The hinge is very well designed. You can lift the lid while the base rests on a surface, and the base will stay in place. Conversely, you can leave the lid at any angle, and it will stay in place without gradually succumbing to gravity. Unlike my HP Pavilion, which also lacks a latch, the Foleo actually does stay shut when closed.

The battery life is as advertised. Many manufacturers' claims for a product's battery life can be realistically cut in half. Not so here; if anything, Palm has been laudably conservative. I attended the event from 6:00 to 8:45 pm, and by the time I left, the battery indictators on the 3 units ranged from 46% to 37%. At no time were they plugged in when I was there, and I was told that they had been running since 4:30. I wanted to see the power supply, but they didn't have any to show me (or claimed not to). I wanted to get an idea of its size. I was told that the charger is smaller than the Treo's, and in a post following the first iteration of my impressions, Palm developer Ben Combee of the Foleo team, concurs that:

"the power adapter for the Foleo is the same size as my Treo adapter. I usually leave it at home when I take the device with me for the day, and so far, it's not gone dry."

Unless there's a configuration in Preferences to do otherwise, you have to use the power button to activate the Foleo, as opposed to just opening the lid, which would have been nice. On the other hand, closing the lid turns the Foleo off, and the current state of edit of any document in progress is automatically saved.

For some reason there was no WiFi signal in the Palm Store (!) to see the wireless mode in action. Two of the units were pairing with 755p models, the third unit was paired with a 750 which didn't have a DUN profile enabled. So the latter unit remained completely offline while the other two were connecting to the internet exclusively by DUN. It was still reasonably fast. At times the two functionally networking units had to be reconnected, which I attributed to a predefined timeout. In hindsight, it probably had to do with closing the lid.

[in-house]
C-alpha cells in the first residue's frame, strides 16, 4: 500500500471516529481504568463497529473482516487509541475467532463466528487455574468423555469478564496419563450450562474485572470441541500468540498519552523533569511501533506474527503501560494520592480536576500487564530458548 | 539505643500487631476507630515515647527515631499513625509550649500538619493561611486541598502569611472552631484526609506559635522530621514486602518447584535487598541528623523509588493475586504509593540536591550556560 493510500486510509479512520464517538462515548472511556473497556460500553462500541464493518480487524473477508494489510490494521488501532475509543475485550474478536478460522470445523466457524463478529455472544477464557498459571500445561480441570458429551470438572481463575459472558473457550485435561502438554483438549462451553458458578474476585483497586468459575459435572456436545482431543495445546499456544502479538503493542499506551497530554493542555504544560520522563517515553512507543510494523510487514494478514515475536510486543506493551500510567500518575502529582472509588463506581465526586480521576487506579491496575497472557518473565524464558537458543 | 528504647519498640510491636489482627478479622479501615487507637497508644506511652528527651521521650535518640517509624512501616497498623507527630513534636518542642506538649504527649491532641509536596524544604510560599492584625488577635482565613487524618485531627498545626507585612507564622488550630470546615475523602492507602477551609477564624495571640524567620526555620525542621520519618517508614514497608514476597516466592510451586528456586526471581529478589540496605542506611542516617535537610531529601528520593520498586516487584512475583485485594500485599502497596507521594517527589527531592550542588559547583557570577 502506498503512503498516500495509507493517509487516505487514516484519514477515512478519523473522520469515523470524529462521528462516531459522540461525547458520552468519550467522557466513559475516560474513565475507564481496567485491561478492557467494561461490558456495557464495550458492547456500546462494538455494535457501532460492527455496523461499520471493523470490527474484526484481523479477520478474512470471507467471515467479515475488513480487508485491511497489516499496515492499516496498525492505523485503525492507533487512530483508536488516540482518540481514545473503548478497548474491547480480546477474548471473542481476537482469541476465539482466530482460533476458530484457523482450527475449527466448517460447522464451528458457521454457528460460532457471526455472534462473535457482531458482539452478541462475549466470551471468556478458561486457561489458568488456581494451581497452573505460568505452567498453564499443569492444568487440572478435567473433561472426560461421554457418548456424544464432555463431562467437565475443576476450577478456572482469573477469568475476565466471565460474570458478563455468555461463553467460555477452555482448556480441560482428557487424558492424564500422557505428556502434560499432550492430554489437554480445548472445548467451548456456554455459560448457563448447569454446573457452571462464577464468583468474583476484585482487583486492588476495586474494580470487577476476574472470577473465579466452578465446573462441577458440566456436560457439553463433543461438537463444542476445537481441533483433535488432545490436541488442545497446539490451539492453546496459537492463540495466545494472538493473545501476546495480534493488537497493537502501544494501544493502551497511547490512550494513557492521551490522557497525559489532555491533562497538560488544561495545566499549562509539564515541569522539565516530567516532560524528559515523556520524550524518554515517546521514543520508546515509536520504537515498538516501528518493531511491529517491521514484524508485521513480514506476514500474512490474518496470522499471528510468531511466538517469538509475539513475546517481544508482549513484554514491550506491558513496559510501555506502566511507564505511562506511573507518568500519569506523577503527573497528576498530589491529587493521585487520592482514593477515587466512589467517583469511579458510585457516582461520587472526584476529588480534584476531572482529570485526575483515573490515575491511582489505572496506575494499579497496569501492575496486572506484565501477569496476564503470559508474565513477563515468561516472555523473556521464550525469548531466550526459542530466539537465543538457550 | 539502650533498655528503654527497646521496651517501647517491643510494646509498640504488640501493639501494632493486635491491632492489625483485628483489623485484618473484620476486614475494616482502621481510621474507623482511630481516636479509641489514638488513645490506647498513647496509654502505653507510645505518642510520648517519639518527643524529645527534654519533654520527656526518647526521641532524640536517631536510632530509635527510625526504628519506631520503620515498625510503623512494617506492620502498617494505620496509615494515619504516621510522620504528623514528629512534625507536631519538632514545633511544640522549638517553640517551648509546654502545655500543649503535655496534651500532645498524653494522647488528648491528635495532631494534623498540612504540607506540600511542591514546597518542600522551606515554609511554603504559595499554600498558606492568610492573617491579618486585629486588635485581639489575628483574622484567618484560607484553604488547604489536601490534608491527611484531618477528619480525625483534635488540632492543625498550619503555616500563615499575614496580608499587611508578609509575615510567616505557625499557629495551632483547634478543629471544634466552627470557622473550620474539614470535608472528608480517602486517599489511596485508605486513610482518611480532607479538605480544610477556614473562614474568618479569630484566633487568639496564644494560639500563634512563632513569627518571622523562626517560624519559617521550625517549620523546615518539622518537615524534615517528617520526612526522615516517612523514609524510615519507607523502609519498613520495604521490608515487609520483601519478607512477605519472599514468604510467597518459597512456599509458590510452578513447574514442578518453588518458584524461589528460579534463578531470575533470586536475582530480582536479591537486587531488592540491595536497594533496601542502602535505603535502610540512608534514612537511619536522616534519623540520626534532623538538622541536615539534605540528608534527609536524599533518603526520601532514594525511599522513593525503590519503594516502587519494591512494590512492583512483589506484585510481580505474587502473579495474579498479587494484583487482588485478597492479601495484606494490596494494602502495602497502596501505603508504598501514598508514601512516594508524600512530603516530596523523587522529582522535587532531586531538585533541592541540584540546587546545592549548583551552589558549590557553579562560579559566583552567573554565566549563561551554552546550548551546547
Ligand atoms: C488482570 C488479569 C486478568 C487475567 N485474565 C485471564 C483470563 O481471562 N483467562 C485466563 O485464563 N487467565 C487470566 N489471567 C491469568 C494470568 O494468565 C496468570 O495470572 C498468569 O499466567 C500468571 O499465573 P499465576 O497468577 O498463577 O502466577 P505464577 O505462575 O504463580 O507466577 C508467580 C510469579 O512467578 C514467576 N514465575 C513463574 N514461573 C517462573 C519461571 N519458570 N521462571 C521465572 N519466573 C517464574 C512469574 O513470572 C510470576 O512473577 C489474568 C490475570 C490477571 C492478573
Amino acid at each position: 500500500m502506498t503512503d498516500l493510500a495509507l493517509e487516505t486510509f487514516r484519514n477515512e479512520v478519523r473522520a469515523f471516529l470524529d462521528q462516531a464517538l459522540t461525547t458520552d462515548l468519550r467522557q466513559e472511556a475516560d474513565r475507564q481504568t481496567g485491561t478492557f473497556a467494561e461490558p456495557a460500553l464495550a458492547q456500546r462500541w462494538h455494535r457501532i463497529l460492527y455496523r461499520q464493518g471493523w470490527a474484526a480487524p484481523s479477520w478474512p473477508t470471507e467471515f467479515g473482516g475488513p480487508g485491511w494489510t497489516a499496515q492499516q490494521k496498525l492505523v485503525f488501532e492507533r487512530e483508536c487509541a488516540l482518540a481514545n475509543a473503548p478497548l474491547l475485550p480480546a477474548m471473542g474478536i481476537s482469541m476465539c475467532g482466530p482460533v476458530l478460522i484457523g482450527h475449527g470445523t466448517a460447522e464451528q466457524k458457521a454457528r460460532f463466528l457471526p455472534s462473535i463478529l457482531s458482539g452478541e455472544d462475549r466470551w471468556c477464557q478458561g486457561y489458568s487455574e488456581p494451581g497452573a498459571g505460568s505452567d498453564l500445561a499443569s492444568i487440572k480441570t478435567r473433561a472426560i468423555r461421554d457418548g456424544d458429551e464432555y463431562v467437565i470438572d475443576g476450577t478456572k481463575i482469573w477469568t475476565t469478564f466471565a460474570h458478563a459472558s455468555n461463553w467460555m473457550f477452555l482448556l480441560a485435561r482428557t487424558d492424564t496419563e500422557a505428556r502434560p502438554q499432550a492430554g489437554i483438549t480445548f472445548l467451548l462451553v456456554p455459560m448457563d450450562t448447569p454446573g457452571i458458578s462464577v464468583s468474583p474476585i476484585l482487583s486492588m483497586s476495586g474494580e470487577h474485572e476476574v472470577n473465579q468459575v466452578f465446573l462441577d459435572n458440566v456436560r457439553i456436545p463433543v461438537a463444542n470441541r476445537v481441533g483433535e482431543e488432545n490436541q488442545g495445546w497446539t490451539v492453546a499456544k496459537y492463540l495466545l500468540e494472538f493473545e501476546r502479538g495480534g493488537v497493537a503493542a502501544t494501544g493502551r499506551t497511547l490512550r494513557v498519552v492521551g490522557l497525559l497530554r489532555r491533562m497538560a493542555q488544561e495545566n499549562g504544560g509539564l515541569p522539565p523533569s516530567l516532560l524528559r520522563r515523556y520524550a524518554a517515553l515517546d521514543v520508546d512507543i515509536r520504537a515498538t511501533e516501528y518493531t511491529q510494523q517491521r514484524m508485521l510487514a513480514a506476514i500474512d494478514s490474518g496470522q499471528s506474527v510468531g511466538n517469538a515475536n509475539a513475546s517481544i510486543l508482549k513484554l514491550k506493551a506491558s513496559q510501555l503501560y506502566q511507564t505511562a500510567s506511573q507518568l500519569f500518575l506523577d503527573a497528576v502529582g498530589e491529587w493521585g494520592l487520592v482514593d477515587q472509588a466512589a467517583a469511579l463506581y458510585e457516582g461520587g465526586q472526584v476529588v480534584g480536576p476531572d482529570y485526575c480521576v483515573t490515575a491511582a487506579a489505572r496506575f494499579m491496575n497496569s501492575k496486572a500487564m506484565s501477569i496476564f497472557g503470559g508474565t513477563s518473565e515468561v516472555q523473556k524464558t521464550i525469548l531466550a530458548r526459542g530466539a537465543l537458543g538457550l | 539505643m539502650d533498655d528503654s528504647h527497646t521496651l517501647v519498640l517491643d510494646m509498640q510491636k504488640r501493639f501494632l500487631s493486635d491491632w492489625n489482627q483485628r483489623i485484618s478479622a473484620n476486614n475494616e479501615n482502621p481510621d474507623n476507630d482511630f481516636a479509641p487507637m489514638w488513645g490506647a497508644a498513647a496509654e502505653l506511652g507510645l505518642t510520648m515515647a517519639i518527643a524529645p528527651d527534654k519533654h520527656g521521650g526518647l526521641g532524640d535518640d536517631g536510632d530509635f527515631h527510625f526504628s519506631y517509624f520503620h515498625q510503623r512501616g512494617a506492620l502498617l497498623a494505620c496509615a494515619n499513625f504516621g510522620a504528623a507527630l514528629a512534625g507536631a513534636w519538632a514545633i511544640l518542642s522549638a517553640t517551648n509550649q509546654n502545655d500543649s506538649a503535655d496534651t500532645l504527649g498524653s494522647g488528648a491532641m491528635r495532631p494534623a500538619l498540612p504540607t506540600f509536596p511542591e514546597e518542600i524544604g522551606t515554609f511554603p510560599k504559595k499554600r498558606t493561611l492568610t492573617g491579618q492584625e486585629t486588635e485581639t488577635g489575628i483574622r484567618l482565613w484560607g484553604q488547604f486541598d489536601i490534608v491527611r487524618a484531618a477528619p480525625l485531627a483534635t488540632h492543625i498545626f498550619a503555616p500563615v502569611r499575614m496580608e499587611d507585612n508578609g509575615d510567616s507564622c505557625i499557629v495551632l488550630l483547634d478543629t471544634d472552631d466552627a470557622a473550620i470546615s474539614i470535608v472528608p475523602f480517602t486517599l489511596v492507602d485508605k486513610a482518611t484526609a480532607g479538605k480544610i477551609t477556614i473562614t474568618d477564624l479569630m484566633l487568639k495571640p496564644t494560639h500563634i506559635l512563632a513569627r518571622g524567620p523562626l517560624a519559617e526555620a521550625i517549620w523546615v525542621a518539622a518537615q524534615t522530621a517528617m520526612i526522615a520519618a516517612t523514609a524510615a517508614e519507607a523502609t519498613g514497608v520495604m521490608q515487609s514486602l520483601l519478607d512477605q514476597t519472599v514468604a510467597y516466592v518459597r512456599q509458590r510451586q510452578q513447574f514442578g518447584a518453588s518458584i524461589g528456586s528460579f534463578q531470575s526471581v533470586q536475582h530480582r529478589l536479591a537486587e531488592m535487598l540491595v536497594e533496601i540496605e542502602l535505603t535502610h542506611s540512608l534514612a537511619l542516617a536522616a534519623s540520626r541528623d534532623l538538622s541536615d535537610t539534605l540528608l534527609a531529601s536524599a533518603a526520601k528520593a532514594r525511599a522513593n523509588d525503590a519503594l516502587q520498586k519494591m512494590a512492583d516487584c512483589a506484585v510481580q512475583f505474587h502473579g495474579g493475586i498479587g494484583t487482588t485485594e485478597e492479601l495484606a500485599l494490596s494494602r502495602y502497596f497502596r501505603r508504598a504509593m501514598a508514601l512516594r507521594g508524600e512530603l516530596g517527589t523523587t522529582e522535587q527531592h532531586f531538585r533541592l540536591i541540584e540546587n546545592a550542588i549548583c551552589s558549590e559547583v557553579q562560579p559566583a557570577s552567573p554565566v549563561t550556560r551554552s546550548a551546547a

Except for DUN and one brief demo of synching with Versamail, most of the functionality of the Foleo was completely independent of the smartphone. Unfortunately the Foleo's Versamail client is currently limited to synchronization, not direct POP/IMAP access over WiFi. Obviously it's possible to access web-based email through Opera, but for a product ostensibly optimized for email power users, this is a serious drawback, hopefully one that is short-lived.

Despite being told that one of the Palm reps on location was an engineer who could answer some of my technical questions, I never found her. I particularly wanted to find out more about the full extent of the Foleo/Treo relationship. I could not get a straight answer, for instance, on whether or not OBEX Bluetooth file transfer profile is supported.

My most persistent criticism of the Foleo has been the lack of a native PIM suite. Leaving something as fundamental as PIM development to third parties was too inexplicable to go unchallenged. It was even less explicable when presenters volunteered that they and more than a few employees at Palm -- not just developers, but rank-and-file management, sales and marketing staff -- were carrying around and using Foleos for up to two years. Nobody had an occasional urge to look his or her calendar? It's hard to believe that in two years of usage, no one found the lack of calendar synchronization to be a serious issue. Hopefully, Palm will license mDayscape from MotionApps and put it in ROM, but from what I was told that evening, the Foleo will ship without it.

Navigation on the Foleo takes some getting used to. While I think Palm's insistence that the Foleo is not a laptop has left the public more confused than illuminated, there's some truth to the assertion. The Foleo is operationally more like a large PDA than a platform using a desktop OS, including UMPCs. Programs launch instantly, and instead of closing or minimizing them, you just launch a new program, and the current state of the previous program is saved. To return to the previous program you simply relaunch it, just as you would on the Treo. Consequently, there is no need to Alt-Tab between programs.